Not only is it “ucky” but it denies plant life the CO2 it so desperately needs, apparently. Is it possible to sue nuclear power generating facilities for CO2 evasion?

    Just kidding…! However, energy from renewable technology is advancing slowly but surely! Why does it take so long? Because of the trillions invested in fossil fuel technology and infrastructure! Huge profits still have to be made. So, after acknowledging those factors one might as well relax and observe how it will eventually become an very day reality! Perhaps a totally new and inexhaustible clean technology will move past all of it.

      Nuclear is thee most expensive electricity in the world and its so dangerous that no insurance company in the world will underwrite a melt down and or clean up . If they had to be self-insured no one would be able to build one . Where they are built the tax payers are on the hook for any disaster .

Australia is almost as big a joke as is canada . The big difference is that they have the coal lobby capturing regulation and legislation where as we have the oil lobby capturing our regulation and legislation . The NEB was bought and paid for or didn’t you see that . But it doesn’t matter what canada and Australia do we matter little . Both LA and San Diego have committed to go 100 percent renewable and are well on there way . Like I wrote when SiteC was proposed ” by the time it is build , it will have no market . ” now stupid says she’ll electrify the tar sands . Trouble with that is there will be no market for that either . Tax payers and rate payers will be on the hook for the next hundred years because she doesn’t care about the future . She needs the win now . That’s all that matters to a con and her con job .

Look at my post again, renewables next to nothing. You really have no understanding of the infrastructure, costs, let alone the acreage coverage. Oh BC is basically 100% renewable with cheap reliable hydro electric.

How is your solar doing, hahaha.

Most of Australia’s renewables are off grid or micro grid . Rural Australian diesel reliance will lessen and eventually be replaced . It’s already started . Just like here in canada .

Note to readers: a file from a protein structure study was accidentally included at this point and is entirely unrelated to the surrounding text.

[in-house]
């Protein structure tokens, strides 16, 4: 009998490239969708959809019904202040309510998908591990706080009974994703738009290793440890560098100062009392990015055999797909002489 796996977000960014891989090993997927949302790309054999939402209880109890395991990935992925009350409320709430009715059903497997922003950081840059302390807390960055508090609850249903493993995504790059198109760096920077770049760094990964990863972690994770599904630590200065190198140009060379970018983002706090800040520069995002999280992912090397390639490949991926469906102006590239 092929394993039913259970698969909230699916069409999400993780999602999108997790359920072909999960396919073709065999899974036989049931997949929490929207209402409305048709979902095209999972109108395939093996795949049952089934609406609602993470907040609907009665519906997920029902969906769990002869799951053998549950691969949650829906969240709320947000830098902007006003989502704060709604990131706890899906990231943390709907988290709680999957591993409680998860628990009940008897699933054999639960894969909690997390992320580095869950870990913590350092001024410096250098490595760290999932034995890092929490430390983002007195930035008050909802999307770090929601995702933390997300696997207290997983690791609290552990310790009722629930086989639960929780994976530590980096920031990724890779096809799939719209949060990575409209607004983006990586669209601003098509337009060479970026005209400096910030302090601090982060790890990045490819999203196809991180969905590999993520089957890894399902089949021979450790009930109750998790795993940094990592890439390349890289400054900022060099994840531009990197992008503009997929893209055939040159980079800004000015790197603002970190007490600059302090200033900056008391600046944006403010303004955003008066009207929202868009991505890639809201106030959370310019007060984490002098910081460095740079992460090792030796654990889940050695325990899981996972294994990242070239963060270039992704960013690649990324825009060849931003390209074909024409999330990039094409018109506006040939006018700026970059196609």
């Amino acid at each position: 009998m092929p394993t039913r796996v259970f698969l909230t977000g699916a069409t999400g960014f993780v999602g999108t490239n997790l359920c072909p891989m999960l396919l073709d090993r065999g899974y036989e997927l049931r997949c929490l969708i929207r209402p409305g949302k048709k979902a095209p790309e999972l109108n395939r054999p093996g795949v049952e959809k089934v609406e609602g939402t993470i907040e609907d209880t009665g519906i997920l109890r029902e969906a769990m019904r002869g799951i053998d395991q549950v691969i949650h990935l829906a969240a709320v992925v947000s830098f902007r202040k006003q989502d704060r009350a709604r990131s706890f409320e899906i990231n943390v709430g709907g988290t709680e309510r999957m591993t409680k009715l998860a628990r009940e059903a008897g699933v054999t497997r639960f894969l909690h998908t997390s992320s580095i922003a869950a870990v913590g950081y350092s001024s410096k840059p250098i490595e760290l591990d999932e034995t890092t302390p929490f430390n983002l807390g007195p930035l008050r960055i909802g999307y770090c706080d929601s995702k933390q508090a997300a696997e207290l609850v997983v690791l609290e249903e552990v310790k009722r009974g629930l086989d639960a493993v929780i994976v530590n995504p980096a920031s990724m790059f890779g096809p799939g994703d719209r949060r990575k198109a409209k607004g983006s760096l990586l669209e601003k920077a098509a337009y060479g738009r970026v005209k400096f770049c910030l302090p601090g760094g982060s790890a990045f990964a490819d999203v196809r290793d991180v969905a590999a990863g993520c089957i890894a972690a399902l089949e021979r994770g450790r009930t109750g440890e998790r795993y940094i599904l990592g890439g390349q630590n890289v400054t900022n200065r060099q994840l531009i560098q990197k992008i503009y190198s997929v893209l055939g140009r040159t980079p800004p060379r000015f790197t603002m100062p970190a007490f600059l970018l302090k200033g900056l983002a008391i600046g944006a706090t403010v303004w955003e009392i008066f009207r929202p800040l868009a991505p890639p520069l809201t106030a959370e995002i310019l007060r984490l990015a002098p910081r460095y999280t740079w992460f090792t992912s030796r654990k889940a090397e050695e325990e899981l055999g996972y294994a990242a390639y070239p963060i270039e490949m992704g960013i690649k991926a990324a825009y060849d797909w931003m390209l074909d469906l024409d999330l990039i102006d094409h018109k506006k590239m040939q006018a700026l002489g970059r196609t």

Austalia renewables mostly off grid now I know you have no idea or trying to adjust my post. Presently 89 per cent of Australia’s electricity is generated from burning fossil fuels, 74 per cent from coal and 15 per cent from natural gas. Renewable energy is used to generate 11 per cent of electricity.

ht tps://en.wikipedia.org/wiki/Renewable_energy_in_Australia

ht tp://learnelectricity.ausgrid.com.au/Common/For-Students-in-Years-7-and-8/Sources-of-electrical-energy.aspx

Any how lots more and the expansion of wind is driving up Australia’s electrical costs just as where ever that silly costly game is played

Bioenergy is a great transition industry, but I see it as low hanging fruit.

In the old days they use to use sawdust to insulate homes. I think that has potential again for the future. The ability to make wood fiber into an insulator for homes would make a whole new massive market for fiber.

What I think is one builds a structural frame from lumber and then fills the walls with a mixture of sawdust and a type of wood based polymer with a hardening agent that seals and sets into a sort of hardened insulator that fills all the holes and once hardened could act as a temporary structural support in the event of earthquakes.

Doing this would require figuring out how to extract a wood fiber based gel that could be pumped into the walls. A sort of cellulose chemical process akin to running an ethanol refinery. The new process and spin off split off products could be the basis for an entirely new industry.

With a wood fiber cellulose chemical home insulation process… if it could provide the same insulating quality of other leading processes, than its winning attribute could be in the safety aspect of earthquake proofing buildings… using building code regulations to ensure a market.

I think this would be a higher value, less easily substituted use of the ‘waste’ wood fiber; and the markets would be as big as the global housing industry.